Abstract

Abstract:

Martin Heidegger's Being and Time (1927) has never been deployed in support of reopening the question of Thomas Mann's treatment of time in his contemporary time-novel The Magic Mountain (1924). The very possibility of the distinction between the time lived out in the everyday world below and the "life without time" upon the Magic Mountain, with which most interpretations of the novel's sacred leitmotif begin, is convincingly undone by Heidegger. In fact, Heidegger's own rarified reading of The Magic Mountain suggests Dasein's emergence as a construct capable of elaborating Mann's attempt to reimagine the classical temporality of the Bildungsroman and to situate his protagonist Hans Castorp neither within nor without time but rather, like Dasein itself, at it.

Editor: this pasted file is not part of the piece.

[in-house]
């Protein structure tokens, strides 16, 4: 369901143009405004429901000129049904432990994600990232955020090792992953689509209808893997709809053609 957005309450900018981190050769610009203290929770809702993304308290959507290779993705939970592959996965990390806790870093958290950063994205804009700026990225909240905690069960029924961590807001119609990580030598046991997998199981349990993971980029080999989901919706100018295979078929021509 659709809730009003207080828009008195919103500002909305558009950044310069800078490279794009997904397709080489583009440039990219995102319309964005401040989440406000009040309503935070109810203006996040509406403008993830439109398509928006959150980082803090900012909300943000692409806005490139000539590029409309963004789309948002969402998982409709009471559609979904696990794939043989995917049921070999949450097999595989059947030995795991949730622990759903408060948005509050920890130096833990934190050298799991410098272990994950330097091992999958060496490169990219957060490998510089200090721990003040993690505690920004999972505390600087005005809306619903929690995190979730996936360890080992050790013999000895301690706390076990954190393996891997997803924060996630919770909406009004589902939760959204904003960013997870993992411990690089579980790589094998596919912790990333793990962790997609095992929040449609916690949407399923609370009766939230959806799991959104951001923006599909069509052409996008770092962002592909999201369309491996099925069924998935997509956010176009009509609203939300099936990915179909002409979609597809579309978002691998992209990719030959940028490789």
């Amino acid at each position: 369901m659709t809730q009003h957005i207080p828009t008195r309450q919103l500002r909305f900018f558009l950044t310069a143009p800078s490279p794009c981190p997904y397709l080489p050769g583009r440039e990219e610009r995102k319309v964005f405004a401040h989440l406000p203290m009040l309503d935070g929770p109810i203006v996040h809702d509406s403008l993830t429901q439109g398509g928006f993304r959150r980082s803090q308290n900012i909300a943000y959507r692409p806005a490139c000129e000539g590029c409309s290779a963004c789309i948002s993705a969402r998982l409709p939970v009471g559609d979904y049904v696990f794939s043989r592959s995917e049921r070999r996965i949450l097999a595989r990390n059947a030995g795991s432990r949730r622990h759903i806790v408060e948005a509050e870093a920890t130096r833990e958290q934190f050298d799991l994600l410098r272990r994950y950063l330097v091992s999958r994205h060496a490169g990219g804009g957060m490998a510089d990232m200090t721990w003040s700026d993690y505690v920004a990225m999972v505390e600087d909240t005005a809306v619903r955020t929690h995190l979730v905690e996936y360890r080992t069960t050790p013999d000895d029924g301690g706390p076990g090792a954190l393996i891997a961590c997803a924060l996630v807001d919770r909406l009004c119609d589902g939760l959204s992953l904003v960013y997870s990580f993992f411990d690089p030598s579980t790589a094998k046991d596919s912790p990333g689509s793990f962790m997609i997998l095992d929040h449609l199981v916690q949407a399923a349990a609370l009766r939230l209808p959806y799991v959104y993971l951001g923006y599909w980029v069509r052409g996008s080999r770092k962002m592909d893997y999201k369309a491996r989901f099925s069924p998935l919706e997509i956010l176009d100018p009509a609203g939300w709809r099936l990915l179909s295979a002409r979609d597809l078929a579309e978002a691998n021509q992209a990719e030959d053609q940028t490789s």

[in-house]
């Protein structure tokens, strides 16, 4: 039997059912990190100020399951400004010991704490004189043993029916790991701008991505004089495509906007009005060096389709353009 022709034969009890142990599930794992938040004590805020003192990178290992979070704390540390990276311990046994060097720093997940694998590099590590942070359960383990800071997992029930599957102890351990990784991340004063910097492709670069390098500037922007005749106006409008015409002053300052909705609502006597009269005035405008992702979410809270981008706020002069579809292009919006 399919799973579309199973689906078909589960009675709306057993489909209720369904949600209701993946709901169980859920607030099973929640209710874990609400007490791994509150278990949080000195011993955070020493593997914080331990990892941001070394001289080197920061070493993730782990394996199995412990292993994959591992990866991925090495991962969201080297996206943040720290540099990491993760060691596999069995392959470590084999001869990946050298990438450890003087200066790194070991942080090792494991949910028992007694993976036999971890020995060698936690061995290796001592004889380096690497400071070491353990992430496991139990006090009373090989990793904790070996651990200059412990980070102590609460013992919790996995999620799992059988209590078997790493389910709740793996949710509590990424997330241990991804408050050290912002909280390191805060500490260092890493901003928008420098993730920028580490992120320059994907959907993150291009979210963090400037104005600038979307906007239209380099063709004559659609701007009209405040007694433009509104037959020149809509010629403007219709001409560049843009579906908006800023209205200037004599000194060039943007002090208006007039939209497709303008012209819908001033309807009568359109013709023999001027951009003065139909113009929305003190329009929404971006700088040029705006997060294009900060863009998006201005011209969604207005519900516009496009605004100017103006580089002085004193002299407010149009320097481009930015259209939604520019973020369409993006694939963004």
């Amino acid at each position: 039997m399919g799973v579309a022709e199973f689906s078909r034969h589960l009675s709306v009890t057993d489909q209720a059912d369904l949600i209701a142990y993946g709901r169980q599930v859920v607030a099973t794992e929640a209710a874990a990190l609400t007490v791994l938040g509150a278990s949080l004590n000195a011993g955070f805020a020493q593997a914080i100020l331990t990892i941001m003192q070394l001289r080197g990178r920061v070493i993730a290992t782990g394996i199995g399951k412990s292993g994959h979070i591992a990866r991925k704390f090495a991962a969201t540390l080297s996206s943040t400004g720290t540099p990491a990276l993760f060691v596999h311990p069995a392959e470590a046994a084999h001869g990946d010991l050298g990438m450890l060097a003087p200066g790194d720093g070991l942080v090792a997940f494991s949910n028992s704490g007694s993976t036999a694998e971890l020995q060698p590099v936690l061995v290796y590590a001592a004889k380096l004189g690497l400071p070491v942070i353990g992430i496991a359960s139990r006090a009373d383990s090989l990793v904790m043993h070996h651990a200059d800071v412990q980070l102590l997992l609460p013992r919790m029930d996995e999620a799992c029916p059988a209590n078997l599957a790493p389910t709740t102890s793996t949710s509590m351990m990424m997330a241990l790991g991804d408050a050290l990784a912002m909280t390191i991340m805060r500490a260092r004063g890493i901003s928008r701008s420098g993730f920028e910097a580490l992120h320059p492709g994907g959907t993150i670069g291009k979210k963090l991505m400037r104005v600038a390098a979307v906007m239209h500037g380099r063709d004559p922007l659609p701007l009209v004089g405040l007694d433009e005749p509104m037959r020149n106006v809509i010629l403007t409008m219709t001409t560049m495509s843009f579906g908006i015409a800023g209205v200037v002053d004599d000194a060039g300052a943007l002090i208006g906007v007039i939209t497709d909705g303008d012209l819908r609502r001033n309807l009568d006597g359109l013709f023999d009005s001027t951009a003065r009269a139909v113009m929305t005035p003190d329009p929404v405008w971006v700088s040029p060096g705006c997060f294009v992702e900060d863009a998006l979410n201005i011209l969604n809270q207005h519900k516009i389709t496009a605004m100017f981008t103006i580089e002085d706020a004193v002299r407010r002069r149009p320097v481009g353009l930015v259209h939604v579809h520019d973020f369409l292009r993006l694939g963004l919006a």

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Additional Information

ISSN
1542-4286
Print ISSN
0093-3139
Pages
pp. 256-287
Launched on MUSE
2017-04-25
Open Access
No
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